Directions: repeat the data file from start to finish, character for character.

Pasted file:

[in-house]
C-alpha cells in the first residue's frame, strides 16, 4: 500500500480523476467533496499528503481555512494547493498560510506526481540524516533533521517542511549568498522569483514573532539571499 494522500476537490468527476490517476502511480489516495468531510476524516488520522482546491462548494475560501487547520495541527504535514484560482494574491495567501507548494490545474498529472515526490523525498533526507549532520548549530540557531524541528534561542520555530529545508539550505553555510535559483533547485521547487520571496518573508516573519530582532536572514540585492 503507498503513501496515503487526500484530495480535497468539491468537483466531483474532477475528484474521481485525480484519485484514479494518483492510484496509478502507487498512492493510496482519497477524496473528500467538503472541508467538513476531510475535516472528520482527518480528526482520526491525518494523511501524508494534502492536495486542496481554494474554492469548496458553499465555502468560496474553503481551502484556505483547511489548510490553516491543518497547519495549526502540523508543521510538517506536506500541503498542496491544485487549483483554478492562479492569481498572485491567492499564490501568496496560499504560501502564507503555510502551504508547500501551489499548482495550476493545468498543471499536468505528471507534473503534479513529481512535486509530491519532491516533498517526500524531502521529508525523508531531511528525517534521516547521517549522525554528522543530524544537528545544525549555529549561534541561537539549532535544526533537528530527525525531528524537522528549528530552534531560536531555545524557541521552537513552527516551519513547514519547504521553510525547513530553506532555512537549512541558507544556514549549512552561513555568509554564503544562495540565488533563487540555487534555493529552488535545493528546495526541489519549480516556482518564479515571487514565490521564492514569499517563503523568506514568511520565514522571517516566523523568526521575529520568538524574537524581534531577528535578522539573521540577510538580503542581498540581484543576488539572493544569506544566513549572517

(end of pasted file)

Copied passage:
[in-house]
C-alpha cells in the first residue's frame, strides 16, 4: 500500500480523476467533496499528503481555512494547493498560510506526481540524516533533521517542511549568498522569483514573532539571499 494522500476537490468527476490517476502511480489516495468531510476524516488520522482546491462548494475560501487547520495541527504535514484560482494574491495567501507548494490545474498529472515526490523525498533526507549532520548549530540557531524541528534561542520555530529545508539550505553555510535559483533547485521547487520571496518573508516573519530582532536572514540585492 503507498503513501496515503487526500484530495480535497468539491468537483466531483474532477475528484474521481485525480484519485484514479494518483492510484496509478502507487498512492493510496482519497477524496473528500467538503472541508467538513476531510475535516472528520482527518480528526482520526491525518494523511501524508494534502492536495486542496481554494474554492469548496458553499465555502468560496474553503481551502484556505483547511489548510490553516491543518497547519495549526502540523508543521510538517506536506500541503498542496491544485487549483483554478492562479492569481498572485491567492499564490501568496496560499504560501502564507503555510502551504508547500501551489499548482495550476493545468498543471499536468505528471507534473503534479513529481512535486509530491519532491516533498517526500524531502521529508525523508531531511528525517534521516547521517549522525554528522543530524544537528545544525549555529549561534541561537539549532535544526533537528530527525525531528524537522528549528530552534531560536531555545524557541521552537513552527516551519513547514519547504521553510525547513530553506532555512537549512541558507544556514549549512552561513555568509554564503544562495540565488533563487540555487534555493529552488535545493528546495526541489519549480516556482518564479515571487514565490521564492514569499517563503523568506514568511520565514522571517516566523523568526521575529520568538524574537524581534531577528535578522539573521540577510538580503542581498540581484543576488539572493544569506544566513549572517